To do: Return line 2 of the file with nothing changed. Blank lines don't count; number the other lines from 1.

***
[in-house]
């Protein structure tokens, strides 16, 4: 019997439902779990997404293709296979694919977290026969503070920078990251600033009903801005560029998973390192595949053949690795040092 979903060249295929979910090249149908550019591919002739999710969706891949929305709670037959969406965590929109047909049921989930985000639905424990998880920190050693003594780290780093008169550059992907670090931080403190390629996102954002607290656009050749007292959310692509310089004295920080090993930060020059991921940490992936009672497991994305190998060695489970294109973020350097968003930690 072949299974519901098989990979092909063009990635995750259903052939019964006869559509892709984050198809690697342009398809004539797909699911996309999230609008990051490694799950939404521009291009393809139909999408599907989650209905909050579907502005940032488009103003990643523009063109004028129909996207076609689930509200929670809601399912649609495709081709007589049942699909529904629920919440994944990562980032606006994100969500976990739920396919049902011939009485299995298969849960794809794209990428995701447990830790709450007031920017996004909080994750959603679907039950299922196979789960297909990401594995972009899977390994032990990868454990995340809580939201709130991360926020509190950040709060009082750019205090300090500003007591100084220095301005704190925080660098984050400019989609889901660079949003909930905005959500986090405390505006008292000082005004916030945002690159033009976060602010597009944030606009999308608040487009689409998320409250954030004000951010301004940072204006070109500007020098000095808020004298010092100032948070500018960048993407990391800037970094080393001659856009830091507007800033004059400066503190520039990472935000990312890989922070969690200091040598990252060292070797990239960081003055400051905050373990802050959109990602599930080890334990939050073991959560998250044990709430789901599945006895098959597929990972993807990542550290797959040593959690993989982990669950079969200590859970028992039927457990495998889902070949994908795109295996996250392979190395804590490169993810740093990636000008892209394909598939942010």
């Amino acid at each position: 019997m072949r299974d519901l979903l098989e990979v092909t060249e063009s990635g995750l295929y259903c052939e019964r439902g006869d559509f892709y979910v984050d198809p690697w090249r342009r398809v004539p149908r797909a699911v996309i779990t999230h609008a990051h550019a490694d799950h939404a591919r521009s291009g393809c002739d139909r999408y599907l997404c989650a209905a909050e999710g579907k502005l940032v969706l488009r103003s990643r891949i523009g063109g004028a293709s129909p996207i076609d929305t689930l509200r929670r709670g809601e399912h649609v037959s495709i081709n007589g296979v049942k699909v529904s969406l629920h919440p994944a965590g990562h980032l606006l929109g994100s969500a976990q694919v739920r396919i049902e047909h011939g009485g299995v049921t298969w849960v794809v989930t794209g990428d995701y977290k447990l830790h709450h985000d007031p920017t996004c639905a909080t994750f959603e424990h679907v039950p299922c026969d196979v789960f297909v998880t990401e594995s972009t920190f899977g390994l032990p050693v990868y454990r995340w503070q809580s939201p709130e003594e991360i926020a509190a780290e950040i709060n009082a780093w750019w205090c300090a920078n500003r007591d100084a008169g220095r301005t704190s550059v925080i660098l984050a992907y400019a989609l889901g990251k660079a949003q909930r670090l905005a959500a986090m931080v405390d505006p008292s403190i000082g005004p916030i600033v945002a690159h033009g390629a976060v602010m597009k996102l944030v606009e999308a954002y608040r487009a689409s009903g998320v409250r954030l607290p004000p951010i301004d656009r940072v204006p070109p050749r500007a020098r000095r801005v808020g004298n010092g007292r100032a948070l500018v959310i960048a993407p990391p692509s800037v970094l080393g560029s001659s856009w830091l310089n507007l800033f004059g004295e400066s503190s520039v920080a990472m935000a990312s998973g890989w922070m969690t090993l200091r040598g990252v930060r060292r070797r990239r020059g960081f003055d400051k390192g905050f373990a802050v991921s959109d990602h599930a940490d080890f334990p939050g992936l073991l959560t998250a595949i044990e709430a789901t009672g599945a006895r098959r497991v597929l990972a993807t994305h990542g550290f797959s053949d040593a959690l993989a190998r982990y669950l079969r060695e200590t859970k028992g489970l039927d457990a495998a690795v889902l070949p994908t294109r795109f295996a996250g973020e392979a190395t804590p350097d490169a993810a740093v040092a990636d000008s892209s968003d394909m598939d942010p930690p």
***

């Protein structure tokens, strides 16, 4: 019997439902779990997404293709296979694919977290026969503070920078990251600033009903801005560029998973390192595949053949690795040092 979903060249295929979910090249149908550019591919002739999710969706891949929305709670037959969406965590929109047909049921989930985000639905424990998880920190050693003594780290780093008169550059992907670090931080403190390629996102954002607290656009050749007292959310692509310089004295920080090993930060020059991921940490992936009672497991994305190998060695489970294109973020350097968003930690 072949299974519901098989990979092909063009990635995750259903052939019964006869559509892709984050198809690697342009398809004539797909699911996309999230609008990051490694799950939404521009291009393809139909999408599907989650209905909050579907502005940032488009103003990643523009063109004028129909996207076609689930509200929670809601399912649609495709081709007589049942699909529904629920919440994944990562980032606006994100969500976990739920396919049902011939009485299995298969849960794809794209990428995701447990830790709450007031920017996004909080994750959603679907039950299922196979789960297909990401594995972009899977390994032990990868454990995340809580939201709130991360926020509190950040709060009082750019205090300090500003007591100084220095301005704190925080660098984050400019989609889901660079949003909930905005959500986090405390505006008292000082005004916030945002690159033009976060602010597009944030606009999308608040487009689409998320409250954030004000951010301004940072204006070109500007020098000095808020004298010092100032948070500018960048993407990391800037970094080393001659856009830091507007800033004059400066503190520039990472935000990312890989922070969690200091040598990252060292070797990239960081003055400051905050373990802050959109990602599930080890334990939050073991959560998250044990709430789901599945006895098959597929990972993807990542550290797959040593959690993989982990669950079969200590859970028992039927457990495998889902070949994908795109295996996250392979190395804590490169993810740093990636000008892209394909598939942010």